Afternoon Painting by Zoe Turner
 

to she who fights the snow

by Sarah Sun


it is winter, and

i watch you leave each night from my vantage in the attic,

furtive fear in the pinch of your mouth, my candles doused and your

gait of footsteps burned into tenebrous eyelids; stark against moonlit snow.

yet i do not care where you go

because when you come back through these timber-framed hatches

silhouetted against a watermelon sunrise whispering by this honeycomb,

i can hear the soft exhale of your breath, velvet smile of lips

murmuring liquid words of stories that still my quivering shoulders.

i can smell mellow winters and brimming pantries,

meadows of pruned petals; faith-welded nirvana.

and when i see the twinkle in your motherly gaze,

your placid fingers reaching out to rasp against my fists—

tomorrow will be better than this chasm that was today—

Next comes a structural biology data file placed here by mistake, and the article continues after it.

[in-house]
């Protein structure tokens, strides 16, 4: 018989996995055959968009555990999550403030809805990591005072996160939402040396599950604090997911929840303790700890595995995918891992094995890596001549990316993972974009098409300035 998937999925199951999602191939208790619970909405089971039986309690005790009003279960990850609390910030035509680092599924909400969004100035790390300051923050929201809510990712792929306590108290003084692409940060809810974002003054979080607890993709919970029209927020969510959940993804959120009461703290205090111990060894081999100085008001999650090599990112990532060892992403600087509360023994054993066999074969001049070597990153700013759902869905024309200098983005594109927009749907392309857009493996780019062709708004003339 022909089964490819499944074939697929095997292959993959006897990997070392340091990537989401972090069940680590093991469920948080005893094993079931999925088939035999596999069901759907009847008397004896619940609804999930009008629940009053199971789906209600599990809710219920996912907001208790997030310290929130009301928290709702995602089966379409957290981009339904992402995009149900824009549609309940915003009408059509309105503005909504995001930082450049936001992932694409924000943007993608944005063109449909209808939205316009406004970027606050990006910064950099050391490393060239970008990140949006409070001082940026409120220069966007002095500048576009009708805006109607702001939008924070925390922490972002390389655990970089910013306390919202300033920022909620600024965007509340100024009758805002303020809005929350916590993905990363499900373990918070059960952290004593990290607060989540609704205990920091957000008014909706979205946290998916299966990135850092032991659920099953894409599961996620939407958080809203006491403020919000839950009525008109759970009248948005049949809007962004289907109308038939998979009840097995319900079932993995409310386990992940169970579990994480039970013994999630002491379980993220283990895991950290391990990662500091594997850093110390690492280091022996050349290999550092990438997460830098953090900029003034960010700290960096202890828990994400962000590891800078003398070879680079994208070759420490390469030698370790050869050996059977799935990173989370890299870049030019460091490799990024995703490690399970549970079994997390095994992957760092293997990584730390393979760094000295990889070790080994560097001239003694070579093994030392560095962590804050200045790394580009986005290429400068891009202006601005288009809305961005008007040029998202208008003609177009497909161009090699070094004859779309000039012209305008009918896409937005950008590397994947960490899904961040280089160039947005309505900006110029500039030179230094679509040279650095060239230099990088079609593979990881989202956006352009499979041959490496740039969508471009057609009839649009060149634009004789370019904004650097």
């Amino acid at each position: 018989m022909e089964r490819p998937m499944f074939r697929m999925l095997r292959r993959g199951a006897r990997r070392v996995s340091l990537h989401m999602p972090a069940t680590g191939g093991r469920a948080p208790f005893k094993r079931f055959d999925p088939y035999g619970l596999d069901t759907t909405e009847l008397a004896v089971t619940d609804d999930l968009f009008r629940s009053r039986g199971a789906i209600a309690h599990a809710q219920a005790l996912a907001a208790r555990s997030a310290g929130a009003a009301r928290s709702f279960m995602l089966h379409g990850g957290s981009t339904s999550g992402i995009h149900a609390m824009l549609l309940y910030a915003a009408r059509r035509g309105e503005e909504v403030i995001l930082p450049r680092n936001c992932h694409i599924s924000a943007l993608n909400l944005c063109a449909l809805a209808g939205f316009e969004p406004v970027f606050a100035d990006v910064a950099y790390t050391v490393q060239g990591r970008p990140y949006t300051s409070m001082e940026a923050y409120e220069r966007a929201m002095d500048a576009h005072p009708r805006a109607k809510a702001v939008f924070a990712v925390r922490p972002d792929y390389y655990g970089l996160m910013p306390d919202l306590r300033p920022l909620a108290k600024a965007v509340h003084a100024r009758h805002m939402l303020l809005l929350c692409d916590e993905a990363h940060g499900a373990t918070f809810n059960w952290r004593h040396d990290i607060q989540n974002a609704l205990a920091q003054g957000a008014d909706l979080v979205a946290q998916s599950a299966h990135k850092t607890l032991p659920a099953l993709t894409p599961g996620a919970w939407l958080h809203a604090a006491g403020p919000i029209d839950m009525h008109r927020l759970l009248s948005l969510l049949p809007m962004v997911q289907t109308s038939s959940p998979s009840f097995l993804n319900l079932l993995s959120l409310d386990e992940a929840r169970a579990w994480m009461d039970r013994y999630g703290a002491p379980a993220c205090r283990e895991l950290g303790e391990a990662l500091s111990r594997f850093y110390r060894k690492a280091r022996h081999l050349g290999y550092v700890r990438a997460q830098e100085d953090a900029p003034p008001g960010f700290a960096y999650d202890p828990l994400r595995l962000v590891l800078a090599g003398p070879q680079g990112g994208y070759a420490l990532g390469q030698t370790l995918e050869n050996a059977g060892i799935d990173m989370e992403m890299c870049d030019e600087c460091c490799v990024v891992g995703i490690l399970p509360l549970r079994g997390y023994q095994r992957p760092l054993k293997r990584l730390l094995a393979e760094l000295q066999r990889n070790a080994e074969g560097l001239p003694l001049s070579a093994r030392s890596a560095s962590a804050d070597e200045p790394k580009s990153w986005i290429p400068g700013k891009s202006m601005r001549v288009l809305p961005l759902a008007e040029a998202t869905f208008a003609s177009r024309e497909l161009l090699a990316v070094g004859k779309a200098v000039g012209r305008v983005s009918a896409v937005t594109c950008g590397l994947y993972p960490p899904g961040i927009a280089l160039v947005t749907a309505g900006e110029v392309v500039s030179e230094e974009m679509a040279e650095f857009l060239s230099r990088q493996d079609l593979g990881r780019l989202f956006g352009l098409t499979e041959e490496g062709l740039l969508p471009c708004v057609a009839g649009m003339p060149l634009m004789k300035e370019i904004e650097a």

i imagine you leaving each night with bitter resolve, shaking your fiery fist

when the frost bites, and stealing stars from merciless skies

to braid through my hair and string across this rotten wood-beamed ceiling.

i can almost ignore your scarred palms, plastered tattoos of war,

battle etched into your veins, the evening crescents beneath

baggy, vermilion windows. i can almost ignore

the desperate holes dug among forests of rime, quavering refrains of

clattering snow-soaked branches that wreath our paltry bale of firewood.

it recoils further each time a tear lands intangible; blue lips and scraps of cloth.

still i look and think, strong, like the evergreens.

still i listen and think, dulcet, like the daylight.

still i do not turn away

when you reach with chapped hands and fraught breath

to struggle and coax and beg a candlelight of comfort from this cold hearth,

these fruitless trees. still

i hope and i love and i wait.